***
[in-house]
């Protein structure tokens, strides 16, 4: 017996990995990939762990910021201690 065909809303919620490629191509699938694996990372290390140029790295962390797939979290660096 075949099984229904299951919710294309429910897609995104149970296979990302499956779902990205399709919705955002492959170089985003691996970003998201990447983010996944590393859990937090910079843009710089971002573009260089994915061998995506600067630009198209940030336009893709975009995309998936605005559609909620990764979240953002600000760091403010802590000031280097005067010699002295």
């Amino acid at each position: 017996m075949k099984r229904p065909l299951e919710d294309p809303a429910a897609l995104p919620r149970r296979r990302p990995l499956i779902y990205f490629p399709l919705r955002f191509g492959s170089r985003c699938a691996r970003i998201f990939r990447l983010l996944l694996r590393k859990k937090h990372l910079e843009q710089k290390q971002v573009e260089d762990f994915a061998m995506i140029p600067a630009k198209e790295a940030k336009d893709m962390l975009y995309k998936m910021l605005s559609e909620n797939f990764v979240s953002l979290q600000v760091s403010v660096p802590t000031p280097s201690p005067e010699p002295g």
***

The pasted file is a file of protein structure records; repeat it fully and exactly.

[in-house]
């Protein structure tokens, strides 16, 4: 017996990995990939762990910021201690 065909809303919620490629191509699938694996990372290390140029790295962390797939979290660096 075949099984229904299951919710294309429910897609995104149970296979990302499956779902990205399709919705955002492959170089985003691996970003998201990447983010996944590393859990937090910079843009710089971002573009260089994915061998995506600067630009198209940030336009893709975009995309998936605005559609909620990764979240953002600000760091403010802590000031280097005067010699002295």
């Amino acid at each position: 017996m075949k099984r229904p065909l299951e919710d294309p809303a429910a897609l995104p919620r149970r296979r990302p990995l499956i779902y990205f490629p399709l919705r955002f191509g492959s170089r985003c699938a691996r970003i998201f990939r990447l983010l996944l694996r590393k859990k937090h990372l910079e843009q710089k290390q971002v573009e260089d762990f994915a061998m995506i140029p600067a630009k198209e790295a940030k336009d893709m962390l975009y995309k998936m910021l605005s559609e909620n797939f990764v979240s953002l979290q600000v760091s403010v660096p802590t000031p280097s201690p005067e010699p002295g």